Mitterhoff Address: Default averted until 2015

Both the House and the Senate passed measures this week to raise the debt ceiling until March 2015, with House Speaker John Boehner conceding to Congressional Democrats and the White House, and setting a precedent for future prospects of brinkmanship between the two parties.

On Monday, after a three-year period full of possible defaults and shutdown standoffs, Boehner violated his own rule, bringing to the floor a “clean” debt ceiling bill without additional language requiring spending cuts in return for a debt ceiling increase. By a vote of 221-201, the House passed the bill.

Right-wing Republicans from in and outside of Congress were not happy with the Speaker’s submission to Democrats, who have been unwilling to accept a debt ceiling tied to budget cuts.

“A clean debt ceiling is a complete capitulation on the speaker’s part and demonstrates that he has lost the ability to lead the House of Representatives, let alone his own party,” co-founder of the Tea Party Patriots, a Tea Party interest group, Jenny Beth Martin said according to the New York Times. “It is time for him to go.”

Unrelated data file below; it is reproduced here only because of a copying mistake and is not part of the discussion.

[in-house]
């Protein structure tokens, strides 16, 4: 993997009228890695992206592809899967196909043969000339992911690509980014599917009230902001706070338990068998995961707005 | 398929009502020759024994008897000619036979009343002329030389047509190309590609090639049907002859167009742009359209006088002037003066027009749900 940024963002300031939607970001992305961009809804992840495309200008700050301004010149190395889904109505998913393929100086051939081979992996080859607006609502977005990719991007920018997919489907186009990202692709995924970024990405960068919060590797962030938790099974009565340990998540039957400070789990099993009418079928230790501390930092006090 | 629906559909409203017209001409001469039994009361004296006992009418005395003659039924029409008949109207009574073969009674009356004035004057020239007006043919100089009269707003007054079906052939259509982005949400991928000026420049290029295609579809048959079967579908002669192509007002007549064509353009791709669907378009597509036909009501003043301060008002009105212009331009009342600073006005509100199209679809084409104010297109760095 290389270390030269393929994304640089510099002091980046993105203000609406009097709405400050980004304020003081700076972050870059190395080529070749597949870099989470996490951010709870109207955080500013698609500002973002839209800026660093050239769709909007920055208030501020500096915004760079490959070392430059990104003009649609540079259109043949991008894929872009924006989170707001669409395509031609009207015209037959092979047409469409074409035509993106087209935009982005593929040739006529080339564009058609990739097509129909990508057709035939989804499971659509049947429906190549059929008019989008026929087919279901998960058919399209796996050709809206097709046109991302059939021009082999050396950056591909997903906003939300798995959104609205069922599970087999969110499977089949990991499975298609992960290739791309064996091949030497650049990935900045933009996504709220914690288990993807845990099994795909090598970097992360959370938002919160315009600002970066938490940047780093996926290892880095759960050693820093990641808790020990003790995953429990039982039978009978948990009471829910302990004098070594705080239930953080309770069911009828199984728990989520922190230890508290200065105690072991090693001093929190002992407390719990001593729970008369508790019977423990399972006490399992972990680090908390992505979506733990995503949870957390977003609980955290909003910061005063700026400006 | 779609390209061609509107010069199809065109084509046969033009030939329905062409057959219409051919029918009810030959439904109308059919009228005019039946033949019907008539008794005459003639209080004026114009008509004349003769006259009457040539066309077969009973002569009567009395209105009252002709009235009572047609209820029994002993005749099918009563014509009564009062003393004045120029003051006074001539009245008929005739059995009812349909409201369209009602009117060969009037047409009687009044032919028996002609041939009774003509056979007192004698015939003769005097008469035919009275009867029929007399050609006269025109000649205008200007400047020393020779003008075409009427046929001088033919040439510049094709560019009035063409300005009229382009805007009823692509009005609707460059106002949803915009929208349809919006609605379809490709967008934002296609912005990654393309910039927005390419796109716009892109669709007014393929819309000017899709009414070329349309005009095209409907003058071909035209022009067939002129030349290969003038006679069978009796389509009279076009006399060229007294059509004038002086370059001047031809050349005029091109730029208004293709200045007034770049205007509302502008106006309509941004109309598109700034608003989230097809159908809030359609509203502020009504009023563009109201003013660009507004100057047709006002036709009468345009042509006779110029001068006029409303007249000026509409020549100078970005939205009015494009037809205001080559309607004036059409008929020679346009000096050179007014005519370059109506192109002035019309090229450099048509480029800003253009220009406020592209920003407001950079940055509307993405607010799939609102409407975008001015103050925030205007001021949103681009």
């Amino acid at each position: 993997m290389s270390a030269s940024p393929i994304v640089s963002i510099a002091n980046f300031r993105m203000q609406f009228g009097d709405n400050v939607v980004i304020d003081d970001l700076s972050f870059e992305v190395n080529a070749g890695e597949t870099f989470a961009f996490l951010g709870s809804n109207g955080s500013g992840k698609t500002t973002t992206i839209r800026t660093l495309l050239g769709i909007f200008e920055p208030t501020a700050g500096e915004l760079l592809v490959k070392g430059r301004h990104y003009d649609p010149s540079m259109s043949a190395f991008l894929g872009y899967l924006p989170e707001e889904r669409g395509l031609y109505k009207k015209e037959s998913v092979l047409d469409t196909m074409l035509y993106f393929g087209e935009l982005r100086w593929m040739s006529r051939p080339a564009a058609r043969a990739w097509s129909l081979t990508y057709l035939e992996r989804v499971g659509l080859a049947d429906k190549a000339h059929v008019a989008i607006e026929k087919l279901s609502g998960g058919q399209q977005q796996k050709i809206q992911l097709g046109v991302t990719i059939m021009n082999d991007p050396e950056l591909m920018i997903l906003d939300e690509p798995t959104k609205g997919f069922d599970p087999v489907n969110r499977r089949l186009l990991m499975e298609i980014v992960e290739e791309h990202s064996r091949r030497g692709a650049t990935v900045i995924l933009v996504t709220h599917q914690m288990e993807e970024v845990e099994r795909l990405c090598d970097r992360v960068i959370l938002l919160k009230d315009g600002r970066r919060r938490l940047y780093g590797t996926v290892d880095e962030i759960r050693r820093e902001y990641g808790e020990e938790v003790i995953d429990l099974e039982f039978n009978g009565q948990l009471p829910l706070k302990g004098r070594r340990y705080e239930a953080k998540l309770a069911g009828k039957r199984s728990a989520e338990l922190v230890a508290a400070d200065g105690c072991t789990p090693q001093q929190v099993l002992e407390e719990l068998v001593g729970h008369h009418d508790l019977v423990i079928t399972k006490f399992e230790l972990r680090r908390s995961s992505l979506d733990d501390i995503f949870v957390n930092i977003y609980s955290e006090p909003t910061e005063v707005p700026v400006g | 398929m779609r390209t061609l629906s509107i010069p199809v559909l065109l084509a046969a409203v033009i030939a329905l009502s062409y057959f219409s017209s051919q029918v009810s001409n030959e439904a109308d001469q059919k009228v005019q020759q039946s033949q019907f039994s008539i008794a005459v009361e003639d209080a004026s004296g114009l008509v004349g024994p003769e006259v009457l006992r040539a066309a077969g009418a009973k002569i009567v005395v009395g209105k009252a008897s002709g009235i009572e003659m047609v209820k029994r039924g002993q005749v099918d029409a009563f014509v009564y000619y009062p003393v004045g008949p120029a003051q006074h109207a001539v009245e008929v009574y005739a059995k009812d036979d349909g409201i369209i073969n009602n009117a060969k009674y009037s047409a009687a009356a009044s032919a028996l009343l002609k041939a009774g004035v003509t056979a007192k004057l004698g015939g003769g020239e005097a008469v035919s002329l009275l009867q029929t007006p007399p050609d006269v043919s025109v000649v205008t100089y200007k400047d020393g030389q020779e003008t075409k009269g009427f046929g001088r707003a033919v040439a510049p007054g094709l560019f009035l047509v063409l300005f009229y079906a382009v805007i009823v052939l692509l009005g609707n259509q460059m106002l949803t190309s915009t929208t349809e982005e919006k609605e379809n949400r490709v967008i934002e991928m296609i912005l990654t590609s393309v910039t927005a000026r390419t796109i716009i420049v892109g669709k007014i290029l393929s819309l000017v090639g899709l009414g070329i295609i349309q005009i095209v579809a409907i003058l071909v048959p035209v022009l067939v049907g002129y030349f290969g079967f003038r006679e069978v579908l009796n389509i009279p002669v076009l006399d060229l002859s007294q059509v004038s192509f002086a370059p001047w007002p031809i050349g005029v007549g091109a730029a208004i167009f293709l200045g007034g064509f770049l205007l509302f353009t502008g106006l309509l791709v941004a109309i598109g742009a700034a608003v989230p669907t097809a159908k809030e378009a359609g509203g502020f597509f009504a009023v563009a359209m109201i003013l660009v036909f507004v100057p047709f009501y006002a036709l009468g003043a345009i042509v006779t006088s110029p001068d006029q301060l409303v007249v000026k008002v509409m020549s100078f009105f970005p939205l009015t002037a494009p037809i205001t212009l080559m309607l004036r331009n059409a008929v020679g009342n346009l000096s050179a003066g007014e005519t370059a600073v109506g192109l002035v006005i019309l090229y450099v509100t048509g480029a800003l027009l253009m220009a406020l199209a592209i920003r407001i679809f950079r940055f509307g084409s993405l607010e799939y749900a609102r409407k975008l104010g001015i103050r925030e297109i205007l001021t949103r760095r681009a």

The bill was expected an easy passage in the Senate until Sen. Ted Cruz (R-TX) filibustered the motion, requiring a cloture vote of 60 to overcome the block. The Senate overcame the hurdle by a vote of 67-31 and eventually acquired a final passage of 55-43.

Again, the same stance was echoed in the Senate: Republican disappointment at the surrender of their party’s leaders to the Democratic majority in the Senate and to the inflexible attitude of the White House.

“I think we ought to have some spending reforms as part of a debt limit increase,” Sen. Pat Toomey (R-Pa.) said according to NPR.

This latest debt-ceiling situation sets an optimistic standard for the future of Congressional politics. In the midst of the 2014 election season, 28 Republicans in the House and 12 in the Senate chose to vote against the Tea Party, signifying hopefully a good trend away from Tea Party policies. Hopefully, House and Senate member colleagues follow suit.

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